On balance the internet is undoubtedly a good thing, but it is responsible for a lot that's wrong with the world. One of its greatest sins is that it drove the final stake through the heart of the print RPG magazine. Not even monolithic house organs like Dragon and Dungeon could resist its energy-draining wight touch.
The saddest loss of the print-net war was a magazine called Arcane, which for about two years in the mid 90s constituted my regular fix of RPG reading. Not only was it eclectic and general (its articles covered everything from D&D to d6 Star Wars to Harn to WoD), it was also written with the wit and verve that Future Publishing was rightly famous for in the 1990s. (Some of Arcane's regular contributors were or had been staff writers for other great and now sadly defunct FP titles, such as the unrivalled Amiga Power.) Even though I haven't even clapped eyes on a copy in around ten years at least, I can still remember some of its classic articles, and I credit it with more influence on my gaming habits than just about anything else.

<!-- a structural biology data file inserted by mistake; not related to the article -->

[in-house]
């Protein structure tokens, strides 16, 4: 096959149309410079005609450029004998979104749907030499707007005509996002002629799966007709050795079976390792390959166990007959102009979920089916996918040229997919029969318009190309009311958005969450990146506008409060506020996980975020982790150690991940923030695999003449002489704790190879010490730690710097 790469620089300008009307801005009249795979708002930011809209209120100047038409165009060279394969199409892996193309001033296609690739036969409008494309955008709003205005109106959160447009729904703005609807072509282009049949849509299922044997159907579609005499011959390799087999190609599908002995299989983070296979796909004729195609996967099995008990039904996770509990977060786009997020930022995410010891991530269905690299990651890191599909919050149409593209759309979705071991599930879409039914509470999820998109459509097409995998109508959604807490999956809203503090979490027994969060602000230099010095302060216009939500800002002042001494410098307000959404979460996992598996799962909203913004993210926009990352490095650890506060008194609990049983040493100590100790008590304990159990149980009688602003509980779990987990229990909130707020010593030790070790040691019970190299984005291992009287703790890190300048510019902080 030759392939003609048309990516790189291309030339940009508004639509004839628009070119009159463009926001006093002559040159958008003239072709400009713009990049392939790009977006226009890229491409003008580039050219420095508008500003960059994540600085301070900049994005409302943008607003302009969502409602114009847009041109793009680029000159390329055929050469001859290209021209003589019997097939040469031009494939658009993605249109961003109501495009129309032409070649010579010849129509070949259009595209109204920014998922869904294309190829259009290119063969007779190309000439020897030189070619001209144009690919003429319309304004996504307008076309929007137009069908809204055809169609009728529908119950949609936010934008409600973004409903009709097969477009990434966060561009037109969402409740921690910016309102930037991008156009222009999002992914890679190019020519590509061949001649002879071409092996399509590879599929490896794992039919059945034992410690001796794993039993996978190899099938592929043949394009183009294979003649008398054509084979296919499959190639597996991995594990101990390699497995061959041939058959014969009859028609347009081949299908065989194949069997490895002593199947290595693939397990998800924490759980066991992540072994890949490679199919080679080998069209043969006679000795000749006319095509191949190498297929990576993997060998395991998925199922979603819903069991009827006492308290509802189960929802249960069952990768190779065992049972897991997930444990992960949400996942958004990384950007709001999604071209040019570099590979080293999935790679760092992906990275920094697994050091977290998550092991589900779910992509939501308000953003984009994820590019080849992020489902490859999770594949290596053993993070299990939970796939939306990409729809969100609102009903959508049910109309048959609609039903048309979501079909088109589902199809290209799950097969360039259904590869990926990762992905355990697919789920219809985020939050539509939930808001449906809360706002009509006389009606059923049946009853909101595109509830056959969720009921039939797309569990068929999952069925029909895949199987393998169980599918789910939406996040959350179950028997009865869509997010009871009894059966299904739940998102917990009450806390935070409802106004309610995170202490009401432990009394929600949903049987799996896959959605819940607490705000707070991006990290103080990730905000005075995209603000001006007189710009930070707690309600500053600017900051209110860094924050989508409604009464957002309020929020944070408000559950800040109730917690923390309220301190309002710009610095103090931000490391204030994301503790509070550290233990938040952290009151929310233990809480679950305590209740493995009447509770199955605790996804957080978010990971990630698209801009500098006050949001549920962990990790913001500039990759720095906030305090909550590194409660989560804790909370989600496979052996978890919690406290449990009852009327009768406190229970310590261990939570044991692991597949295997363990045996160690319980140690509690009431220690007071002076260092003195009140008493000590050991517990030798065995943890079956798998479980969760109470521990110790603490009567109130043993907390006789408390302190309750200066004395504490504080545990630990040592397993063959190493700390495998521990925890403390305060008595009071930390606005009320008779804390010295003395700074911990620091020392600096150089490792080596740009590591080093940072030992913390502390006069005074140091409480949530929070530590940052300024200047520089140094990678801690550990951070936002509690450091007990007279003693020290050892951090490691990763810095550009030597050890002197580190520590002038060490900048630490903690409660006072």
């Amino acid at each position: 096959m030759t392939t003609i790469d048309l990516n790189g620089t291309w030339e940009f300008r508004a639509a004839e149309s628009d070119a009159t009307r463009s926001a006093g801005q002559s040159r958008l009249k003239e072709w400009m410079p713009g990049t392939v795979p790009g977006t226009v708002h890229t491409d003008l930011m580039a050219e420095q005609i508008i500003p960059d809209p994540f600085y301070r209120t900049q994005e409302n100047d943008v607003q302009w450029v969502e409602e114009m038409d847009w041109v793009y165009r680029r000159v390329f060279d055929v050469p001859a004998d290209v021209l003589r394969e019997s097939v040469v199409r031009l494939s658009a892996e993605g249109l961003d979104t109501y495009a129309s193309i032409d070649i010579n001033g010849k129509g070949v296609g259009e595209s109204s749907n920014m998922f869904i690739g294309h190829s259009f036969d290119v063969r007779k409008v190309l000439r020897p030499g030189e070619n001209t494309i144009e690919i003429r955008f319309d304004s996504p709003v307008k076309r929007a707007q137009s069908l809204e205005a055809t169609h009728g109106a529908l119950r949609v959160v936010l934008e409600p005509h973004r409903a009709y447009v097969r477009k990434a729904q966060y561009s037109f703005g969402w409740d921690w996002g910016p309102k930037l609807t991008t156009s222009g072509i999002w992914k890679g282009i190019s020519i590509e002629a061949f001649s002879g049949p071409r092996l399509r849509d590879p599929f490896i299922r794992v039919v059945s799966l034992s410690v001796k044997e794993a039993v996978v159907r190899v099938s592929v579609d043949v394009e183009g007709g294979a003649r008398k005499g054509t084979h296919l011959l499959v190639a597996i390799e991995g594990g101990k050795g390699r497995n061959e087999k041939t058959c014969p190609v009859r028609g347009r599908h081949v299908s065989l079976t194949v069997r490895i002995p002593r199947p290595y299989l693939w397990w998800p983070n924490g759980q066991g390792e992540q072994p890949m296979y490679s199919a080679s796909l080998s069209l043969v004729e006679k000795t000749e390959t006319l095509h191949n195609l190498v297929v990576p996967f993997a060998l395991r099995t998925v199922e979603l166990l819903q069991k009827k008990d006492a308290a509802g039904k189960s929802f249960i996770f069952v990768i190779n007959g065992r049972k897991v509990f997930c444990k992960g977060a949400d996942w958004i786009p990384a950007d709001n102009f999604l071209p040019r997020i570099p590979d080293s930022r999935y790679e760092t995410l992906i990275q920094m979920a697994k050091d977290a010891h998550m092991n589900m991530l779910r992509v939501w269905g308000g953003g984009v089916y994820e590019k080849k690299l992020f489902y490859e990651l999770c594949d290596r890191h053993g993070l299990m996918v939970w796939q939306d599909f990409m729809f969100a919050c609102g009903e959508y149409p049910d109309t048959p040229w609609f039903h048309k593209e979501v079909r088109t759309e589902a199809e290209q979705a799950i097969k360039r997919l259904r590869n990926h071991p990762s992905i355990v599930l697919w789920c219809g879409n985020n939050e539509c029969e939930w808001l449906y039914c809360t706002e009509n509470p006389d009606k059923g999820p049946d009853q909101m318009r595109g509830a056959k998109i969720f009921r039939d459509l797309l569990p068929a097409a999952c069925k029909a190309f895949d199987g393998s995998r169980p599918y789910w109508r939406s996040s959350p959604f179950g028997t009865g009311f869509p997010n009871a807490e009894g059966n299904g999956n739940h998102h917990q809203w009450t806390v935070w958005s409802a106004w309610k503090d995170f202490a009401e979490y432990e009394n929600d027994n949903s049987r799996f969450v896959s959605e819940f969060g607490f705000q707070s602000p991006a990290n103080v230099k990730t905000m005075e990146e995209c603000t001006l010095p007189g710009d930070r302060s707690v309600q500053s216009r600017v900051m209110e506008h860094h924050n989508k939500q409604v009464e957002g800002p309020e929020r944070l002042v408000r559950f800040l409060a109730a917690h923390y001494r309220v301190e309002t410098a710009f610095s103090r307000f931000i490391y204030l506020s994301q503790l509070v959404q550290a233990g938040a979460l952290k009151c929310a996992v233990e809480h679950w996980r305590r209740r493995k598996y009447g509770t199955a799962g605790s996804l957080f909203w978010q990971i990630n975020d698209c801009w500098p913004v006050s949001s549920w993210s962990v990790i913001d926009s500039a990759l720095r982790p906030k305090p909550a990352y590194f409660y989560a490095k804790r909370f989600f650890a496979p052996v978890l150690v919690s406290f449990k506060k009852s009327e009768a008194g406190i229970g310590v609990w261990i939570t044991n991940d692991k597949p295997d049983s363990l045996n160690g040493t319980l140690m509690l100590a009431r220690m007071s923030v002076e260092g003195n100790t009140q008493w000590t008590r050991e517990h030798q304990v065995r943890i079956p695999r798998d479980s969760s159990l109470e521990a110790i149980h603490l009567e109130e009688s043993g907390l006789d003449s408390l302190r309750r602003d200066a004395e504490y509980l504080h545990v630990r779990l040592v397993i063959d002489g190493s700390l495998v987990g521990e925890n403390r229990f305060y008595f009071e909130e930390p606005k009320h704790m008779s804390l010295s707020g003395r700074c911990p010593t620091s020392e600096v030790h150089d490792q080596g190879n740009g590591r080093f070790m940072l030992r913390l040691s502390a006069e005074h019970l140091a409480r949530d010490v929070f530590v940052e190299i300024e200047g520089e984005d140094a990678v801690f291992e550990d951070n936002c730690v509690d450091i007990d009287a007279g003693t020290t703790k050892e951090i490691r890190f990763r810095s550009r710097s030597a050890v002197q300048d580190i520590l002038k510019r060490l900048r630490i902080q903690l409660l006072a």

There's often talk about the 'death of the industry' and the declining cultural importance of RPGs. Young people prefer World of Warcraft, it seems, and nothing signifies this more than the disappearance of magazines like Arcane. But was this trend a cause or a symptom? Which came first: the death of the magazines or the zenith of the industry?